The Ministry of Health and the media has reported a surge in the number of HFMD (Hand Food and Mouth Disease) cases and is still expecting a record number of patients to be infected by this virus. We speak Dr Leong Hoe Nam, an infectious diseases specialist, to pick up tips on how to prevent our child from getting infected by this dreaded virus.
HFMD – Four simple letters that have been proven to strike fear in the hearts of parents in Singapore. Even if you’re not the type to worry, maybe it’s time to start.
The Straits Times has reported a surge in the number of cases of HFMD and is still expecting a record number of patients to be infected by this virus.
As of August 2016, there are 25,327 cases recorded by the Ministry of Health (MOH), an increase of about 50% compared to the 16,626 recorded for the same period last year. Although the strain of the virus spreading this time round is generally non-lethal, there has been an increase in the number of patients hospitalised due to high fever, dehydration and febrile fits.
As a parent, I can’t help but think of the major inconveniences the HFMD virus causes, starting from the two-week quarantine period, trying to stop the sick and whiny child from scratching the blistering and infected rashes, coaxing them to eat soft foods and some liquids to prevent dehydration (not an easy feat if they have ulcers in the mouth and throat) and, that’s not even considering the cleaning, scrubbing and disinfecting of everything that they touch, so that no one else in the household will get infected.
With no treatment or medication to speak off, I can’t help but wonder if there’s a bubble we can keep our kids in to keep the virus at bay, but until such a device is invented, understanding how it is transmitted and taking precautionary measures is probably the next best option.
We spoke to Dr Leong Hoe Nam, an infectious diseases specialist with over 20 years of infectious disease expert experience from Mount Elizabeth Novena Hospital, to pick up tips on preventing children and adults from getting infected by the HFMD virus.
Is HFMD a new virus?
Dr Leong: HFMD has always been around but not many people knew about it previously because there was not much attention from the media. In 1998, there was an outbreak of HFMD in Taiwan which eventually led to a dangerous form of the virus EV71 being brought to Singapore. EV 71 behaves like any other HFMD viruses except that it kills in a small proportion of young children.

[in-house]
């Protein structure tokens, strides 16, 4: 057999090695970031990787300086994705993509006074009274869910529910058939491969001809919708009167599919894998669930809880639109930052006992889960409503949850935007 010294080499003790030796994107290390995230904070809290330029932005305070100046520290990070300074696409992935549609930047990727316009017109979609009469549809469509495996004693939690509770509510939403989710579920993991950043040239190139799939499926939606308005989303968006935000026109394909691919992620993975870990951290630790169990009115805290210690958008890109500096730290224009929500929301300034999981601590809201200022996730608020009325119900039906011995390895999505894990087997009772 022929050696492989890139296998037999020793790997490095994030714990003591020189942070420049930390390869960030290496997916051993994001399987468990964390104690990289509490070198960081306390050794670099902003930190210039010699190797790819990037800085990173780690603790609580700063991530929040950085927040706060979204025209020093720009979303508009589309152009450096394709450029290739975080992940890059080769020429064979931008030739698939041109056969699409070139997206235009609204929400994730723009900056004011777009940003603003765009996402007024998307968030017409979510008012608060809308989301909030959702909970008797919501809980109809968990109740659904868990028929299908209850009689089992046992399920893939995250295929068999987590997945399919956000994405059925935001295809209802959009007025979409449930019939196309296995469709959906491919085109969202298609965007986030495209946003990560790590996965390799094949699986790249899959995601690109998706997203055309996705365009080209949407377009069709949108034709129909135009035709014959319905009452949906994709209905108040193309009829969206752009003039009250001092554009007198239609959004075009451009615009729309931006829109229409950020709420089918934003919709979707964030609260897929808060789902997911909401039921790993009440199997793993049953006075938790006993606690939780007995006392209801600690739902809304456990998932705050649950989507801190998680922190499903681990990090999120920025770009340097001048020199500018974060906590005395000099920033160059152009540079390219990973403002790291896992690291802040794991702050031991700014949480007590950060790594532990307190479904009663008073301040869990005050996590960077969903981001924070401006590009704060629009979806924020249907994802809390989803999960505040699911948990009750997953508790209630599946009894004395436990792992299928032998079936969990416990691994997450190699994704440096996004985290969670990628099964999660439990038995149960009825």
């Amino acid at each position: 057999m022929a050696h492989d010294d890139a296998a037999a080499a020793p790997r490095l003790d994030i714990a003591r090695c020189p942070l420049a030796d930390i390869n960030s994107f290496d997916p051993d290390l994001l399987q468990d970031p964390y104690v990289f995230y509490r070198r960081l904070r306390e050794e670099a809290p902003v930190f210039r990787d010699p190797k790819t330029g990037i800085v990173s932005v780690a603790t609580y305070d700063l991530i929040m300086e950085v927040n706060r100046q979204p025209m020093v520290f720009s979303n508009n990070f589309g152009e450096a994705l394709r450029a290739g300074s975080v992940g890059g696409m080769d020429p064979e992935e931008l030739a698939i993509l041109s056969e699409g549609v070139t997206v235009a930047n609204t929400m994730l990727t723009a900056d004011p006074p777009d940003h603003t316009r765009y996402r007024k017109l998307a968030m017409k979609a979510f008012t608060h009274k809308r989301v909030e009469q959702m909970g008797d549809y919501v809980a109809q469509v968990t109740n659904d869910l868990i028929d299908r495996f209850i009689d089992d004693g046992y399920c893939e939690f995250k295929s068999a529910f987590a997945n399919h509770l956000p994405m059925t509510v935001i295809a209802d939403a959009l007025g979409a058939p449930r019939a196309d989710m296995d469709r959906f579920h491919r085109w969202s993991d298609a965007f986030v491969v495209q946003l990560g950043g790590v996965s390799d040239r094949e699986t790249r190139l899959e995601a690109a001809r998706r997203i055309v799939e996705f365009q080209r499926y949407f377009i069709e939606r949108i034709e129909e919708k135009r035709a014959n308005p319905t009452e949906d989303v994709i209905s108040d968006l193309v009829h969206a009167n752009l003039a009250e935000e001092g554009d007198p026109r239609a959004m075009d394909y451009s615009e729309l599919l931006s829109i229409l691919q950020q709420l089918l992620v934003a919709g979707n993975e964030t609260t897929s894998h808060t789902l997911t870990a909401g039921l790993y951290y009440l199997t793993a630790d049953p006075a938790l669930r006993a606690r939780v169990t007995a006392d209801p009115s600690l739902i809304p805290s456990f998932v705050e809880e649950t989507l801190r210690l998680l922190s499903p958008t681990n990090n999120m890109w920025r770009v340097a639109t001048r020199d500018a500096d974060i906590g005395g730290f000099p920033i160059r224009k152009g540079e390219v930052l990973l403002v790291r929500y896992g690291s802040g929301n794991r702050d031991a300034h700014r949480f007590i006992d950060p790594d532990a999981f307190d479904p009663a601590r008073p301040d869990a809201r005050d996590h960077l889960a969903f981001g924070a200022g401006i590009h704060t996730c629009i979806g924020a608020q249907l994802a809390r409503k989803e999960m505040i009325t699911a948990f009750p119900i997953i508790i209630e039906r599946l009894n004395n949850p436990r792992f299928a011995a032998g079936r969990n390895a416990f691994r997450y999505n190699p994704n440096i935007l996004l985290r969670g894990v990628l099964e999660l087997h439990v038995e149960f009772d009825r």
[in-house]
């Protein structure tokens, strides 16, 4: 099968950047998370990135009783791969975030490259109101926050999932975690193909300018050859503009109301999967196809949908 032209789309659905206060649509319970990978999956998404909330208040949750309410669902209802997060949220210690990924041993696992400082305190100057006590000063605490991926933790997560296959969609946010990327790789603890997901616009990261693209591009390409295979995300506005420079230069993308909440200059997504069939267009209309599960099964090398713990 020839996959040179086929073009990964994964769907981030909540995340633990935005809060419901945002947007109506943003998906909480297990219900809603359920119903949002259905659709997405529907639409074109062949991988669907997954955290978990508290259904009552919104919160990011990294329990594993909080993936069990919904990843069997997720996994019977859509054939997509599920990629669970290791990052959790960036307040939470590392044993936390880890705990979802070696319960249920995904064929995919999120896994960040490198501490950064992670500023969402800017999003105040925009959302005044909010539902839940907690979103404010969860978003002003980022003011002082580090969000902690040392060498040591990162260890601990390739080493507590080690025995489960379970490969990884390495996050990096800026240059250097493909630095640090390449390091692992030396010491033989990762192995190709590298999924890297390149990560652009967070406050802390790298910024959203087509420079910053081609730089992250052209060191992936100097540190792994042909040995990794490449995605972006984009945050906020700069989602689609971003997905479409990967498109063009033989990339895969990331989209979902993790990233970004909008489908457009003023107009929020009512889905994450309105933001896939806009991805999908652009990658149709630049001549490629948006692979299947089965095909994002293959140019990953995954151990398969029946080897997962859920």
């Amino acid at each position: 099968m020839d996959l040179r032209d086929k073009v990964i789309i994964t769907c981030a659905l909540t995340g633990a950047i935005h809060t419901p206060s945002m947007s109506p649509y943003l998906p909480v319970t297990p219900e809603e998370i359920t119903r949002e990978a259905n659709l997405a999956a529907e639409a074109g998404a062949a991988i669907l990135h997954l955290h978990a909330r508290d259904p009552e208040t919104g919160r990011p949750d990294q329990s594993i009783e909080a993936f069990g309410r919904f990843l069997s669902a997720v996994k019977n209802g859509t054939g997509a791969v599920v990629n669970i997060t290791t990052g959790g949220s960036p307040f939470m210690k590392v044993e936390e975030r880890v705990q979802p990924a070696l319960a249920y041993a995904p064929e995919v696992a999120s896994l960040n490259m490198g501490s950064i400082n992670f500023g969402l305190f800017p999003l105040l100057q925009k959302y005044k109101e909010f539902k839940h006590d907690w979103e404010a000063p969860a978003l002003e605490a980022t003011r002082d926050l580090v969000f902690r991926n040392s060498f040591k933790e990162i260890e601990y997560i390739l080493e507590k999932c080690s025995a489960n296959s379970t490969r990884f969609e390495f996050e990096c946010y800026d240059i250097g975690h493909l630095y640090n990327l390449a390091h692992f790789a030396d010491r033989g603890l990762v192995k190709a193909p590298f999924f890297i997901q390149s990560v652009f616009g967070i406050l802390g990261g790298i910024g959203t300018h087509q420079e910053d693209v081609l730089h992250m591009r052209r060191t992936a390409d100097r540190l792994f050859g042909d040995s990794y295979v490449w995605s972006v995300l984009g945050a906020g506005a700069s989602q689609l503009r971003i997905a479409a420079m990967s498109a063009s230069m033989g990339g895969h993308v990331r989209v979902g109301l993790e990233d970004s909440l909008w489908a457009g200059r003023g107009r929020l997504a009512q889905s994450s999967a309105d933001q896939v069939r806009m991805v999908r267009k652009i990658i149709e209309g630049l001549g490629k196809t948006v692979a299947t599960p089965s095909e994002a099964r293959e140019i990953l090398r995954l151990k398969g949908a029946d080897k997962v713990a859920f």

How does it spread?
Dr Leong: The HFMD virus largely spreads through contact with body discharge from an infected person ( i.e. saliva, fluids from a rash, nasal discharge etc.). It also remains on the surface of an object, for e.g. on a toy or on someone’s hands etc. Unlike other viruses, it is very difficult to get rid off HFMD viruses and even cleaning with alcohol-based cleansers may not do the job.
Why is hand washing important? How does cleansing our hands prevent germs from spreading?
Dr Leong: An appropriate antiseptic cleanser can kill the virus and minimise its spread. The more an individual is exposed (touched) to the virus, the worse disease the individual develops. In other words, the severity of the illness is proportional to the amount of virus transmitted. The only way of breaking this chain is with hand hygiene and a good sanitizer. However, the HFMD virus is a more resistant type of virus that is harder to remove and kill. Ordinary alcohol sanitizers are insufficient.
Parents should use effective antiseptic cleansers. Hand sanitizers with povidone-iodine also marketed as BETADINE® are proven to be effective against the HFMD virus when combined with the proper handwashing techniques. This involves the seven simple steps of handwashing.